Murtagh had only intended to work for Mistubishi for a short period but eventually he married a Japanese girl and ended up staying and working as a salaryman for 14 years. I'd love to visit Japan one day and spend months travelling around, although it'd be a real culture shock and would take me a while to get used to their ways. Bowing to people and not being able to blow my nose in public might be a bit strange, but I could certainly get used to slurping my noodles very loudly.


* (asterisk) said...

I've been mildly fascinated with Japan since reading Shogun in around 1993. I eben attended evening classes in Japanese for a year, although I've forgotten almost everything.

By and large, though, the new wave of Japanese horror movies doesn't do much for me. I've not seen Ichi, but its director, Takashi Miike, does make some peculiar films: The Happiness of the Katakuris is probably the strangest film I've ever seen in my life! If you've not seen it, rent it now.

And read Ugly Americans.

Red said...

Sounds like a fun read!

I love books that explore a different culture from an outsider’s point of view. Have you read The Dark Heart of Italy? If you follow Italian politics at all, it really says nothing particularly revealing, but it’s still interesting to see how an Englishman copes with the crazy Italian way of life.

a.c.t said...

* I've heard about 'The Happiness of the Katakuris' and it sounds bizarre. Ugly Americans sounds quite good, I'll have to investigate (although I've got so many books I want to get).

Red,The Dark Heart of Italy is in the collection but I haven't read it yet. Have you read any of Tim Park's books? They also reveal a brilliant insight into Italy from an Englishman's point of view.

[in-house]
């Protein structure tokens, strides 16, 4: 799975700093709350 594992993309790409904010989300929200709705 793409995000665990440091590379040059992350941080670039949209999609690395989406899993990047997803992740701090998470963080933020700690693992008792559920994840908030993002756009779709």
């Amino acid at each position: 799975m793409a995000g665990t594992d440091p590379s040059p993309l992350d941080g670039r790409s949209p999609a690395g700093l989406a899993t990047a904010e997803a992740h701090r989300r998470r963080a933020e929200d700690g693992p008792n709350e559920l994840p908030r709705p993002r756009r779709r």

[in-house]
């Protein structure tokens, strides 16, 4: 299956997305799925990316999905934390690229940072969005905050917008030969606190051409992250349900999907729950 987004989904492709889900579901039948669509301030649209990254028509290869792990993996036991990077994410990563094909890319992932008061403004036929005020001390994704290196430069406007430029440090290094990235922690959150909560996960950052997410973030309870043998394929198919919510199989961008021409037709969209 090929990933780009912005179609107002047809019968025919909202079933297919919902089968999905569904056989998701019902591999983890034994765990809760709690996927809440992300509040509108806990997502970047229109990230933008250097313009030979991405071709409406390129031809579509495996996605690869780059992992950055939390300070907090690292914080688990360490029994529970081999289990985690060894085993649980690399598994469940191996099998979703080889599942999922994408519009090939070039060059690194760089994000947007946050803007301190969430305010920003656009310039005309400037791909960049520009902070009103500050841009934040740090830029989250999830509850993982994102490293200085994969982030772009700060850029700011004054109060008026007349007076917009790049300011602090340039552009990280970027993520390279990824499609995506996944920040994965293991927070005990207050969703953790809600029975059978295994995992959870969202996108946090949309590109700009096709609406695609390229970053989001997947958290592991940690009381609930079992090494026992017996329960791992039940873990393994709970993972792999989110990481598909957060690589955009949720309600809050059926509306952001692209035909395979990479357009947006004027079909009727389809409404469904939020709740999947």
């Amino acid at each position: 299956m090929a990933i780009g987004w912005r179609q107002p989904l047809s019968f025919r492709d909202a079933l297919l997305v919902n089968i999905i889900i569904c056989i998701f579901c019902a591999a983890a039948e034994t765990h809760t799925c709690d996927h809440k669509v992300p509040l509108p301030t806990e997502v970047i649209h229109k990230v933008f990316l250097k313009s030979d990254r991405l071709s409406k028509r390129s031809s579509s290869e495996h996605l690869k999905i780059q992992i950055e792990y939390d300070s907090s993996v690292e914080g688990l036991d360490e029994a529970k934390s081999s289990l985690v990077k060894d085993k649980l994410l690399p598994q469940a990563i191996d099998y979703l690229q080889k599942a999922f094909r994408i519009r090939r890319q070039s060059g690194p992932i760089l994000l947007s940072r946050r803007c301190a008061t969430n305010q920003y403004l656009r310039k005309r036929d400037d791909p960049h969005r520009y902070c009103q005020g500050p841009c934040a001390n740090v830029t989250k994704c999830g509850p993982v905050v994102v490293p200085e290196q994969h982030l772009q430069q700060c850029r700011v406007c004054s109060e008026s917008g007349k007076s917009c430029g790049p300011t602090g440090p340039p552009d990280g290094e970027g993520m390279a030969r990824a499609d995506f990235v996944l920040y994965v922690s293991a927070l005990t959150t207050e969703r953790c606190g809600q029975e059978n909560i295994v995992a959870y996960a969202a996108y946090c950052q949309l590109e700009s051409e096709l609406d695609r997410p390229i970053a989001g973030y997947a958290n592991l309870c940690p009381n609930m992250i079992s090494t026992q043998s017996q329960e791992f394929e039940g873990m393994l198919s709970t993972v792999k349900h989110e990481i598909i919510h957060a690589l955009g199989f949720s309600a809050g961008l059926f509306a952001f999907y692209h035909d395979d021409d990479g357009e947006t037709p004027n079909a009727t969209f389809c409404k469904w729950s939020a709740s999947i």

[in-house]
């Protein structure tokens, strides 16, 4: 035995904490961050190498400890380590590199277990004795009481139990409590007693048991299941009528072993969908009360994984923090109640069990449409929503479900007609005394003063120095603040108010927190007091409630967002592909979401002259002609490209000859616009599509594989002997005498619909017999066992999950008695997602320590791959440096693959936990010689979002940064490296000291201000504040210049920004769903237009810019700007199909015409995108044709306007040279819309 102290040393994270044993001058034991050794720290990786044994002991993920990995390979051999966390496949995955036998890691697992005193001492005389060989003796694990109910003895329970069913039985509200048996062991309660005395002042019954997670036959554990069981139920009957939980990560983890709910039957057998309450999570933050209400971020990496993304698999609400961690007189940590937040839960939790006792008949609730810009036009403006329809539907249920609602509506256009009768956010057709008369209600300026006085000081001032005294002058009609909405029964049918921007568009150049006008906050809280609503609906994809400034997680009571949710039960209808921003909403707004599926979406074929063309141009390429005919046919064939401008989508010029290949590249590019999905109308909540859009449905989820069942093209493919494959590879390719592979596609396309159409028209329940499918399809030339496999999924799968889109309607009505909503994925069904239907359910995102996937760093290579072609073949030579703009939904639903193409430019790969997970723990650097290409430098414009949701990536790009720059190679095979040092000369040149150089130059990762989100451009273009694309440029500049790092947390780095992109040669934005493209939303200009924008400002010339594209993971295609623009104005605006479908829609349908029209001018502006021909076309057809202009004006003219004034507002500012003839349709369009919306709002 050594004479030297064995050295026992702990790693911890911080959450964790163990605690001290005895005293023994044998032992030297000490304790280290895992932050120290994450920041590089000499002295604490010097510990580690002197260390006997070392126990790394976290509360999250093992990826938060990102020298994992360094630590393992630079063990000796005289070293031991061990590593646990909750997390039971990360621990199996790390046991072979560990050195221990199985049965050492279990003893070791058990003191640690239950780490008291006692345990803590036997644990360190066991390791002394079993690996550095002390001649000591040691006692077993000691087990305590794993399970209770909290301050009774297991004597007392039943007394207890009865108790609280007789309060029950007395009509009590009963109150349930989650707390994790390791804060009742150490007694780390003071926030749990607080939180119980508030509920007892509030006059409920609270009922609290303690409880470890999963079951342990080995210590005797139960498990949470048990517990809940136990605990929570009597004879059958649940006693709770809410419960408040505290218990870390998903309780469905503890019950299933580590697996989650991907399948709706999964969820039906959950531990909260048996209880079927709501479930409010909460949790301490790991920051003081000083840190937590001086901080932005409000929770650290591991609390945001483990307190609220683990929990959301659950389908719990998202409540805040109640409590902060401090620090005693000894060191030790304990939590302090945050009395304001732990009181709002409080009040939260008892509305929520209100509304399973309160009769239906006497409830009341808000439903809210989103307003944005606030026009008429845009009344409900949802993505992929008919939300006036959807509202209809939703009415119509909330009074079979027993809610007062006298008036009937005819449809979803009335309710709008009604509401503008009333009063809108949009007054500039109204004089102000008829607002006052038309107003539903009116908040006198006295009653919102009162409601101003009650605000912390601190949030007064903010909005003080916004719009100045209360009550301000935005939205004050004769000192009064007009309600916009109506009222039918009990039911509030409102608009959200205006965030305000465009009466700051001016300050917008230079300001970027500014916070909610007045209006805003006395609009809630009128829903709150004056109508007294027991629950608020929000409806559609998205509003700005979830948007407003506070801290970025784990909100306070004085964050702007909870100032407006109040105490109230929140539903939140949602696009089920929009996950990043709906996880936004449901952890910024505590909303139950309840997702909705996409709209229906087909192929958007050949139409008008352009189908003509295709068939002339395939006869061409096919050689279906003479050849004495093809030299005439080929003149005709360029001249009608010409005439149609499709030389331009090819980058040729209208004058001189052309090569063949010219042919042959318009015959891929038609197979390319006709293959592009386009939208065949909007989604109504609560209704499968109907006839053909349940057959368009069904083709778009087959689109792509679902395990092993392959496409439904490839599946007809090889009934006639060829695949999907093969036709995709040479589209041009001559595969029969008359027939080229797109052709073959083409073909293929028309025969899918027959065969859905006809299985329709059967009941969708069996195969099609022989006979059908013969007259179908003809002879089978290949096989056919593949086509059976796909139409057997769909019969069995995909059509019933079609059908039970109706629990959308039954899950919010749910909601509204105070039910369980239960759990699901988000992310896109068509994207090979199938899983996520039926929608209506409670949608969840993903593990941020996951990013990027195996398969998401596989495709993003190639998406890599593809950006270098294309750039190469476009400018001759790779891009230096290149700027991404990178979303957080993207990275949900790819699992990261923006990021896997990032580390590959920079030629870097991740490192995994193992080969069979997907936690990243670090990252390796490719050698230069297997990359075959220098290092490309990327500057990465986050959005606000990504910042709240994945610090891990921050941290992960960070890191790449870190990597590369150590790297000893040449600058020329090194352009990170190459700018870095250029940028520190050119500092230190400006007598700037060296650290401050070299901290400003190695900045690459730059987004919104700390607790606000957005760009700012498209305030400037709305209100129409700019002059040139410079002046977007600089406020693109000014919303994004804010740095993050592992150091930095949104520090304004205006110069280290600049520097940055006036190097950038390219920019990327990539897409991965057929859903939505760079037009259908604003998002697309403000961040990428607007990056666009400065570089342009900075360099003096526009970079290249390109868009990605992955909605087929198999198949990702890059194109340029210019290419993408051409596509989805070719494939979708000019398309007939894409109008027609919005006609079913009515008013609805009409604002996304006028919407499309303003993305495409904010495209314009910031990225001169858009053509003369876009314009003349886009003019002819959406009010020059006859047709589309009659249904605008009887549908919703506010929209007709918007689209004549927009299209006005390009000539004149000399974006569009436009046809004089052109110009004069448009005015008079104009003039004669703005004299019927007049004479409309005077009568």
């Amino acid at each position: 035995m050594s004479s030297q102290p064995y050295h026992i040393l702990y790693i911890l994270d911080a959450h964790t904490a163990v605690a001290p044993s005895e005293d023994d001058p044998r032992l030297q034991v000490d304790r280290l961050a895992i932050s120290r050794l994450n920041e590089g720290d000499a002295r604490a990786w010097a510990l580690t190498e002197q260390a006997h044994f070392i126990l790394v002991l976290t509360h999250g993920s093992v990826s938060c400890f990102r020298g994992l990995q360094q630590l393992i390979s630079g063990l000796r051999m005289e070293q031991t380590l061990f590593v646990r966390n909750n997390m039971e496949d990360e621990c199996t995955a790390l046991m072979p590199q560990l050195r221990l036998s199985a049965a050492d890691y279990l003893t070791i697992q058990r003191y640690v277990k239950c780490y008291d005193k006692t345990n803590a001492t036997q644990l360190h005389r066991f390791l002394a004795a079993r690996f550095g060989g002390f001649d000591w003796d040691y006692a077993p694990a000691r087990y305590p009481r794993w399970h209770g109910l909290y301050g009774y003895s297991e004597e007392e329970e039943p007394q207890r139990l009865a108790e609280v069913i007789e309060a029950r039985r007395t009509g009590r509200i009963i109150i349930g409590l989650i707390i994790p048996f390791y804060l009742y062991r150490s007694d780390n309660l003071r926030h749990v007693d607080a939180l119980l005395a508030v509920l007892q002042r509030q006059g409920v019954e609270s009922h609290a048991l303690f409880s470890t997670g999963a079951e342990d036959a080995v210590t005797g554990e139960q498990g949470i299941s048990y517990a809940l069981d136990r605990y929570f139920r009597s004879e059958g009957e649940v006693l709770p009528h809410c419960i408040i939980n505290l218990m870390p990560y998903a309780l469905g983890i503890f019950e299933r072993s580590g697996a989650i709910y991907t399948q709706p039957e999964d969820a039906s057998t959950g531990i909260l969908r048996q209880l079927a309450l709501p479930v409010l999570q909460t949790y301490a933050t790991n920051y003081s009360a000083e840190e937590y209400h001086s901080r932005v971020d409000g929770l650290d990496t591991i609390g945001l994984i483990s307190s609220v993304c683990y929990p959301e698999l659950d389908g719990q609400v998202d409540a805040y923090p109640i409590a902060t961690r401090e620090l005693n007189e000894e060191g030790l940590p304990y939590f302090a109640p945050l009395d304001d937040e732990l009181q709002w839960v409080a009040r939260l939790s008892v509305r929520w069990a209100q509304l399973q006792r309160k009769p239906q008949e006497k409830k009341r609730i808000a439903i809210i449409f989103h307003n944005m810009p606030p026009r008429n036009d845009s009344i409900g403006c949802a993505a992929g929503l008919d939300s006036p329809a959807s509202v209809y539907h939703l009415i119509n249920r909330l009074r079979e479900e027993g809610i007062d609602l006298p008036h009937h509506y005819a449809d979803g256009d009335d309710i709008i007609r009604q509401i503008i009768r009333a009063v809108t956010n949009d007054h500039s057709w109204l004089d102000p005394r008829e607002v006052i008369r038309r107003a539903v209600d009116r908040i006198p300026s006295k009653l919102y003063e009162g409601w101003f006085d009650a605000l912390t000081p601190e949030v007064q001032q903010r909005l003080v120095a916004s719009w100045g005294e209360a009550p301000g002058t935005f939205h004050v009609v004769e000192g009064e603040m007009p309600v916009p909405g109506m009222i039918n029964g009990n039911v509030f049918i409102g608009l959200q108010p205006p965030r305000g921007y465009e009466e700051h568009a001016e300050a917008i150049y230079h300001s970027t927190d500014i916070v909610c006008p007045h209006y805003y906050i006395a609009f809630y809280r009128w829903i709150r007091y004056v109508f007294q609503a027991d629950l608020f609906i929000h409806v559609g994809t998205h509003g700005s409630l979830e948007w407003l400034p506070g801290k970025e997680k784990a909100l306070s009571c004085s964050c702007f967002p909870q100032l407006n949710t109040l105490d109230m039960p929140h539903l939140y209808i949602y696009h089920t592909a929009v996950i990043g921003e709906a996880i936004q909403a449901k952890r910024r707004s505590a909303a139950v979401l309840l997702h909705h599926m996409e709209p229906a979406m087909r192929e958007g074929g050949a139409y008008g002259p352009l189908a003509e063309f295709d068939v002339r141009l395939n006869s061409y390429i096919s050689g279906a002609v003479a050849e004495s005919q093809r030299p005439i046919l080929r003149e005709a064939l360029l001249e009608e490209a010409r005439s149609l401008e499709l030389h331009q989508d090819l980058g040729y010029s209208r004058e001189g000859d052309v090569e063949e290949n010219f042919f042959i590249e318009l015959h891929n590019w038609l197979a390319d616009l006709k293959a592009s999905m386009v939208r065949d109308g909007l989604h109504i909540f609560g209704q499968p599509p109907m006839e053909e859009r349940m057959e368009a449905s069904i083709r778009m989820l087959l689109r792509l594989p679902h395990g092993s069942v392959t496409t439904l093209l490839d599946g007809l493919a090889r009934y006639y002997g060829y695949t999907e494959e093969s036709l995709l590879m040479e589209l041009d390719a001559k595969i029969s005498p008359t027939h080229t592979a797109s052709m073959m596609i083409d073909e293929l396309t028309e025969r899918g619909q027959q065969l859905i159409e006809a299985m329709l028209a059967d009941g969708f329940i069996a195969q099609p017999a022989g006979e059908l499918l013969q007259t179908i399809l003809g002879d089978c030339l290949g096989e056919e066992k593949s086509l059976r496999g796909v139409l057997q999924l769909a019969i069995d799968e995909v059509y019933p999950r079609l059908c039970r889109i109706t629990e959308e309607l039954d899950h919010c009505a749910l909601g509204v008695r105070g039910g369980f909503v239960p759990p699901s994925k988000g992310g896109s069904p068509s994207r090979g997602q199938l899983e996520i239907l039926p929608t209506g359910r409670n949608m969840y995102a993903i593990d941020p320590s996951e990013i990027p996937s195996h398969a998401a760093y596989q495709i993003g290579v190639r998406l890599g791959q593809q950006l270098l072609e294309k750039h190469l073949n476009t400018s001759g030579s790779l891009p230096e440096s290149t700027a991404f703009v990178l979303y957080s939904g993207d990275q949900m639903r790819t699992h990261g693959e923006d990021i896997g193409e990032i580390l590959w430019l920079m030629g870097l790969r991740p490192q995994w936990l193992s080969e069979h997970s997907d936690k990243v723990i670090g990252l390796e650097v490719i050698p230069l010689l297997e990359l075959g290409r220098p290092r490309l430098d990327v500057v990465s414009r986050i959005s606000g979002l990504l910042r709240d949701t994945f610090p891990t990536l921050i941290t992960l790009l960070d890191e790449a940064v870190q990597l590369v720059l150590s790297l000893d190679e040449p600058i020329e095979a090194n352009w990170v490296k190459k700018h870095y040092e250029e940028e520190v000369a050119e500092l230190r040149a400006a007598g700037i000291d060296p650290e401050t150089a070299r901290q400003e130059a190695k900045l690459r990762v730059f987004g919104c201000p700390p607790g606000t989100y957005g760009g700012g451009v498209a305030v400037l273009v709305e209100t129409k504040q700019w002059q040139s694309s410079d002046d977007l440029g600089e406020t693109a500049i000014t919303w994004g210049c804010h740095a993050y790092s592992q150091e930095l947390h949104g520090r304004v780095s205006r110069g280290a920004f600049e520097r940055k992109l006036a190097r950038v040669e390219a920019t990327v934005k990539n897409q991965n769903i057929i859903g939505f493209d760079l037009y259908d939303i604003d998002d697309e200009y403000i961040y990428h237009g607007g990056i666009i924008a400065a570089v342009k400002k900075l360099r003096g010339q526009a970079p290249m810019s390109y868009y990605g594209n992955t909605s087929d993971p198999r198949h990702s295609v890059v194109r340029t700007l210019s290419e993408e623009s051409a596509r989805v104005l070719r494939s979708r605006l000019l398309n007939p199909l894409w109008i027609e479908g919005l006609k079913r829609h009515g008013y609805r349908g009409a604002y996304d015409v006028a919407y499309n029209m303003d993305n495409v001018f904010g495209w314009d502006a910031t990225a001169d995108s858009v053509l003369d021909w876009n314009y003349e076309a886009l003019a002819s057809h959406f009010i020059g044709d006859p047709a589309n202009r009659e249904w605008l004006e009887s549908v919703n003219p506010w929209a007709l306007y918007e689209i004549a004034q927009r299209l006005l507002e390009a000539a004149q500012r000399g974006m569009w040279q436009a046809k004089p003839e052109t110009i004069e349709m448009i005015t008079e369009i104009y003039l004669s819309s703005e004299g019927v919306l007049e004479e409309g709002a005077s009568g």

Lotus Reads said...

Nice review and the book sure sounds fascinating. I love it when people write about cultures that seem inscrutable to me. I will read this book if I can get my hands on it. Thanks!

Always happy to meet someone who has lived in Dubai. We were there for 10 years,from 1990 to 2000. Hubby still travels there on business a lot.

a.c.t said...

Thanks Lotus. 10 years wow!, 1 year was just about enough for me -I found it all a little bit artficial but that's not to say I didn't have an amazing time, especially with all the free booze provided for the ladies ;-)

Camie Vog said...

Off topic... Any more recipes? The fritatta was amazing. I am also thinking of trying the fish stew from your blogmate.


a.c.t said...

Hi Camie, I've just posted another recipe. Really glad you liked the frittata and you should definitely try the fish, it's amazing.

Susan in Italy said...

Hi a.c.t.
This book reminds me of a French one (or is it Belgian?) called "Stupeur et Tremblement" about a Francophone woman who starts as a translator in a Japanese office and ends up as the bathroom toilet paper replacer. I have to say, that book is very harsh in its judgement of Japanese office culture (I couldn't say if the harshness is fair or not).

Aidan said...

Interesting rules - I like the idea of music greeting the start of the working day, the end, the onset of overtime. Wonder whether a blast of Dolly Parton's 9-5 on the way in would inspire or inhibit people... Perhaps every employee could have their own signature tune to mark their entrance, American-wrestling style....